The board plans to hear recommendations at its Jan. 9 meeting on teacher recruitment and retention, including that teachers’ minimum salaries need to be raised.

The idea would be to make Missouri teachers’ salaries more competitive with that of neighboring states. Missouri’s minimum is below Kentucky, Arkansas, Illinois, Iowa, Tennessee and Oklahoma’s minimum teacher salary requirements. Missouri’s neighbors have adjusted their minimum salary requirements in the past year or two, and Illinois plans to give further increases in the next few years.

Meanwhile, Missouri’s minimum teacher salary of $25,000 has been in place since 2005.

The preferred option by the Teacher Table would be to give all of Missouri’s more than 70,400 teachers a $4,000 raise, then increase the state’s minimum teacher salary from $25,000 to $32,000, and then give a few hundred teachers raises as needed to have those teachers be paid the minimum salary — which they wouldn’t otherwise be making even after the $4,000 raise.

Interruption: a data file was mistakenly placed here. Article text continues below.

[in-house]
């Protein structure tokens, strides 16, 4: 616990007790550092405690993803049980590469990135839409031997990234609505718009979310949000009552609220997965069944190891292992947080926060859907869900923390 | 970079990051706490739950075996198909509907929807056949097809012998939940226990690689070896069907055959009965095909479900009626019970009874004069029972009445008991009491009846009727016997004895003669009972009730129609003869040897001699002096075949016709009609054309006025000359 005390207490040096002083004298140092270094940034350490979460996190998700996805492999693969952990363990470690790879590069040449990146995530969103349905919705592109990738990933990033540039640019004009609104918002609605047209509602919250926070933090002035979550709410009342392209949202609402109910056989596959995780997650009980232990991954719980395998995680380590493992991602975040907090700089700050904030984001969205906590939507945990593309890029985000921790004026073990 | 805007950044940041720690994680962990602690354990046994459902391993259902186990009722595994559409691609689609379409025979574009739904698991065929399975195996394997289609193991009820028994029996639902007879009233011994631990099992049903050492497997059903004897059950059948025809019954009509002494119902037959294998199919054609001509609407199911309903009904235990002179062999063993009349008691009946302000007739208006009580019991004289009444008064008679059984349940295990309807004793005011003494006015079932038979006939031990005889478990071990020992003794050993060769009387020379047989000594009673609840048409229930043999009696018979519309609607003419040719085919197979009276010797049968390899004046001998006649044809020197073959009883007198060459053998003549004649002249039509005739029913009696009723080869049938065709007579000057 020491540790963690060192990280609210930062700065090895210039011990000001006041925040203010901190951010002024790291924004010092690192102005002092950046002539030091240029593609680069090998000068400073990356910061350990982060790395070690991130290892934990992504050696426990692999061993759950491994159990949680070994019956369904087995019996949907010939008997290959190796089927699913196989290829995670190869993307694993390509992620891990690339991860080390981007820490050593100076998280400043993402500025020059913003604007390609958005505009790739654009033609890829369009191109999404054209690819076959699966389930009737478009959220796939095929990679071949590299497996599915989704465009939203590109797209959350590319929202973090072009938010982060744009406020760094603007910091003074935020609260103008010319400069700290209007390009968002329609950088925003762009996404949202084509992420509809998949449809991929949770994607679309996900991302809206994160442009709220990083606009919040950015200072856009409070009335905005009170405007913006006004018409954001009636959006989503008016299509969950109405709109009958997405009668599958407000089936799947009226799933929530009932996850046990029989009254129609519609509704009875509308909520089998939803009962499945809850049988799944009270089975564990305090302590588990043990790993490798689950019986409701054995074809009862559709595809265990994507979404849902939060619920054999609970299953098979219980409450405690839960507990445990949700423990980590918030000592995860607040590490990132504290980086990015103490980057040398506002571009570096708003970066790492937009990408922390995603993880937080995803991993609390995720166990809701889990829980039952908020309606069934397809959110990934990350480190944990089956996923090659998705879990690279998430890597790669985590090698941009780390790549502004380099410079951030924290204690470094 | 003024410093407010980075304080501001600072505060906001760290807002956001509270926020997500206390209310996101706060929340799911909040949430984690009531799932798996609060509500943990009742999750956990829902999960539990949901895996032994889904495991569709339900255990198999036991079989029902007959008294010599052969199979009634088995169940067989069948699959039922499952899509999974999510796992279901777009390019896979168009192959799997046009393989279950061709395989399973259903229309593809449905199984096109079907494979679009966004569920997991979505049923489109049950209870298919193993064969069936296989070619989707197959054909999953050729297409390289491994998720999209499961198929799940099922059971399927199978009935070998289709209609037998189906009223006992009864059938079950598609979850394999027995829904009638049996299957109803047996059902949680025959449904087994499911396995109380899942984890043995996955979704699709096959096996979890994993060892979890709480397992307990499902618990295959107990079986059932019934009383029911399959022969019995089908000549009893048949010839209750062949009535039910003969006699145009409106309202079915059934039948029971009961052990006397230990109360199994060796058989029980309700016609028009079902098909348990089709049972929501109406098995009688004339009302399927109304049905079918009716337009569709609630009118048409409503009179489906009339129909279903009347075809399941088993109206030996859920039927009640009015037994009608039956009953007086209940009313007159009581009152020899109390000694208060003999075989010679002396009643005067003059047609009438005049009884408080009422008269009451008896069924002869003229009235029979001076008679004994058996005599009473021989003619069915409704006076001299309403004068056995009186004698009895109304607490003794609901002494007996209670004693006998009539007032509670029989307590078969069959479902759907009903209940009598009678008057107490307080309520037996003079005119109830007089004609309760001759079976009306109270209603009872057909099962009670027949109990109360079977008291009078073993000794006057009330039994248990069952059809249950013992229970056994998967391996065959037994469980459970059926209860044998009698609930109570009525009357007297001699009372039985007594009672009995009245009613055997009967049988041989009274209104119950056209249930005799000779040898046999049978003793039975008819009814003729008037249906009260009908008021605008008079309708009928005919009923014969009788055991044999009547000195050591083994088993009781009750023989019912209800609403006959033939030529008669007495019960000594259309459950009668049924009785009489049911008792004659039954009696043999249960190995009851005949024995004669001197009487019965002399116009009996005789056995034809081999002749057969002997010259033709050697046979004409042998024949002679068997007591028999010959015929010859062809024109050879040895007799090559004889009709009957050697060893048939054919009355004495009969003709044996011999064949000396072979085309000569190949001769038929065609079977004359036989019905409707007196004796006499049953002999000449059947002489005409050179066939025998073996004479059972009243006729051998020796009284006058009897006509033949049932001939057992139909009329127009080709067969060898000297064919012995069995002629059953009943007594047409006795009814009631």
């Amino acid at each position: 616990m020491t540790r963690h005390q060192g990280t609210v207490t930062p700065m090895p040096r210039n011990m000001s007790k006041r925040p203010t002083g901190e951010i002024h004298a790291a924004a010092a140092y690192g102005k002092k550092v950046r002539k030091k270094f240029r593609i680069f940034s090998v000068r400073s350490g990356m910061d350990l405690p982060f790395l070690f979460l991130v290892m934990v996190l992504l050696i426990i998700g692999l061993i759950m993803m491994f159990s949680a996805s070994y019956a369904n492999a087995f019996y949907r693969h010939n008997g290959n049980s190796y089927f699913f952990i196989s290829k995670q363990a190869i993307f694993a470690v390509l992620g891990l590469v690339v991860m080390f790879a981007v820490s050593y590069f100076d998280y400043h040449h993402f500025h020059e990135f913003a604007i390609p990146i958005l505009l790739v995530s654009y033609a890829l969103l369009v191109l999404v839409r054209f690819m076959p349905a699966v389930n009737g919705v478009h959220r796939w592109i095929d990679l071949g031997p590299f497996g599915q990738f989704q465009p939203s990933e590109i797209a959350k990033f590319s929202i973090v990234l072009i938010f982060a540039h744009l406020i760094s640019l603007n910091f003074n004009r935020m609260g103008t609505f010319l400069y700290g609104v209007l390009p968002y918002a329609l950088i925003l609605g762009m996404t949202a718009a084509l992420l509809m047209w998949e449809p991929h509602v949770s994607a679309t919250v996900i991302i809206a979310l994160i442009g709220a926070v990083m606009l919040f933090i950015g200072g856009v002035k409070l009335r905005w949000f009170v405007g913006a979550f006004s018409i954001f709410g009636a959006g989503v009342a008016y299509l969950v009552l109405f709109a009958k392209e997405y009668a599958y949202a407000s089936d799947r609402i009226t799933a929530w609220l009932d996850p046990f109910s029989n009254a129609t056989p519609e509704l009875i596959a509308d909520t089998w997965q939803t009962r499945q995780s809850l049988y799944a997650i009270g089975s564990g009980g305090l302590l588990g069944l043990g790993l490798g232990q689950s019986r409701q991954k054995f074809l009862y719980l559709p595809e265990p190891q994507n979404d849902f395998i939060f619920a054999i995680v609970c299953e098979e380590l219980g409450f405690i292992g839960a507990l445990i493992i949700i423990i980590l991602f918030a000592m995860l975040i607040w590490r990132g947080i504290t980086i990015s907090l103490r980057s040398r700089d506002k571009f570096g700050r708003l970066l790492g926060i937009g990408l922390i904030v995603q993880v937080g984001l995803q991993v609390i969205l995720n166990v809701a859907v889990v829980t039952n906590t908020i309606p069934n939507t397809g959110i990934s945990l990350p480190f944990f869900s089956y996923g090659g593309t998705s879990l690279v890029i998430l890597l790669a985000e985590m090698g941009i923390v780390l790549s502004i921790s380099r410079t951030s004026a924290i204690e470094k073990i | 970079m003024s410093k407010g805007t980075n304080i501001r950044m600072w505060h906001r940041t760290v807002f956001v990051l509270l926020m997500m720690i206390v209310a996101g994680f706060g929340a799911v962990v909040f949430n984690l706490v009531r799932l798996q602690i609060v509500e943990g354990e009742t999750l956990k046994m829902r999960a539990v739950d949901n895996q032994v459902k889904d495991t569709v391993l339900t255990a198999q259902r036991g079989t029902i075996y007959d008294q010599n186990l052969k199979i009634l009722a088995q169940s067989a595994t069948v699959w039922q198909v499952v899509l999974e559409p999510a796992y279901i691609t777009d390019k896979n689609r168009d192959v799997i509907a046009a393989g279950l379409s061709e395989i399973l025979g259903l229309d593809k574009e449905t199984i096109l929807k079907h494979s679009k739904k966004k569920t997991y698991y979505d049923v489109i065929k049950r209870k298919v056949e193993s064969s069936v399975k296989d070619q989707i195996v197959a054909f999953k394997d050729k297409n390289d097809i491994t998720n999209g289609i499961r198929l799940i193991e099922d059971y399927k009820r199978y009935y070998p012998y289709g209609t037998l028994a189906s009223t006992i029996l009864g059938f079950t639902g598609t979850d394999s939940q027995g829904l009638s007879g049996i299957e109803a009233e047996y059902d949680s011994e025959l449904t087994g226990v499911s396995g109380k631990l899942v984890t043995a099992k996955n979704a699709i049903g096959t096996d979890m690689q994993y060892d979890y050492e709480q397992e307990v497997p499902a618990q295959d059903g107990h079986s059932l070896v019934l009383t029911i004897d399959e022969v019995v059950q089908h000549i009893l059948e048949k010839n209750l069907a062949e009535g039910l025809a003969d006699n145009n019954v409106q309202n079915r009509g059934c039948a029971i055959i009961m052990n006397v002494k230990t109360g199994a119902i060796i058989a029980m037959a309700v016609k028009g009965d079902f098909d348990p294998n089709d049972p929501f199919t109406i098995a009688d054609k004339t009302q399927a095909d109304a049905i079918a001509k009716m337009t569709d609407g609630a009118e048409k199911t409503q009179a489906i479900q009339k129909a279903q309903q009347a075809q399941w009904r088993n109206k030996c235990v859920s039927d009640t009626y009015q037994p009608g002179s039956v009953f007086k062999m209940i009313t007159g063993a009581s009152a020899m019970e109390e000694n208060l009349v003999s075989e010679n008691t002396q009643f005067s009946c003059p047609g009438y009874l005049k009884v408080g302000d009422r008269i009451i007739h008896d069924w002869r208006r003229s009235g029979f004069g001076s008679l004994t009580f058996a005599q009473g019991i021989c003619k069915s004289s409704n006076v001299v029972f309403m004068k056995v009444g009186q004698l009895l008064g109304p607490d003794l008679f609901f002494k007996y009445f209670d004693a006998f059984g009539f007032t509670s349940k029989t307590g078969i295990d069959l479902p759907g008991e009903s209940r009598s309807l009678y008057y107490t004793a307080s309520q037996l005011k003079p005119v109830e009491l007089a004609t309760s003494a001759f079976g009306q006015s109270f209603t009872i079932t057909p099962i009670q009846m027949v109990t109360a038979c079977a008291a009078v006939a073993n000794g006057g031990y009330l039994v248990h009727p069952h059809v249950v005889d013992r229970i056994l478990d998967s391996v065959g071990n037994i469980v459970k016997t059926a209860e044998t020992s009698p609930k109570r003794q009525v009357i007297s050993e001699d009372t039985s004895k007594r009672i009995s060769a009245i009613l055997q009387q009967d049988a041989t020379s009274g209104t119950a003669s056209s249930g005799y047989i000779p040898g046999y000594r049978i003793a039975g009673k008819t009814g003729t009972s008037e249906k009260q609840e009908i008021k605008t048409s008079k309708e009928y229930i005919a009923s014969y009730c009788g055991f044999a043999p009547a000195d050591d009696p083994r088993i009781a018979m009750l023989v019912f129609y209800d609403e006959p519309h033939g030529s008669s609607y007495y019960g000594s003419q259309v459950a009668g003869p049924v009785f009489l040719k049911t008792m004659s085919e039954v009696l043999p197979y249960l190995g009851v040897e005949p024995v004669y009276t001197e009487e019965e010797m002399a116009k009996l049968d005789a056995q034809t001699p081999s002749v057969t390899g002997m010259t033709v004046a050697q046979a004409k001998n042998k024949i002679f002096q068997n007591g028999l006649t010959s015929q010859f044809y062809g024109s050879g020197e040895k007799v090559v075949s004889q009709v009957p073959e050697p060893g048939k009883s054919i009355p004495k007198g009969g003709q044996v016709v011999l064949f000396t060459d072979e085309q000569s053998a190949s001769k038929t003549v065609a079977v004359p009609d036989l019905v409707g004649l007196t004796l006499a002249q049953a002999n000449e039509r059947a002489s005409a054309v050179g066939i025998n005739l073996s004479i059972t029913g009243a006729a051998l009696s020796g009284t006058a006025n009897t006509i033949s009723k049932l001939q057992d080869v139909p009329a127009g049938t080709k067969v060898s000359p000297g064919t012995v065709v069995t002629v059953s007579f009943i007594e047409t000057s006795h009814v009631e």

The national average teacher salary is $60,477, compared to Missouri’s $49,304, which ranked 43rd in the nation. The proposal would bring us up to 26th in the nation.

This “preferred” option is projected to cost more than $332.8 million. Proponents don’t dispute the high price tag, but say it would be worth it.

Teacher salaries do need to be addressed. However, coming up with that amount of money in a single year isn’t fiscally practical. How many other good state programs would we have to decimate to accomplish this all at once?

Instead, we favor a program with gradual steps that would reach the goal of making Missouri teacher salaries competitive with surrounding states.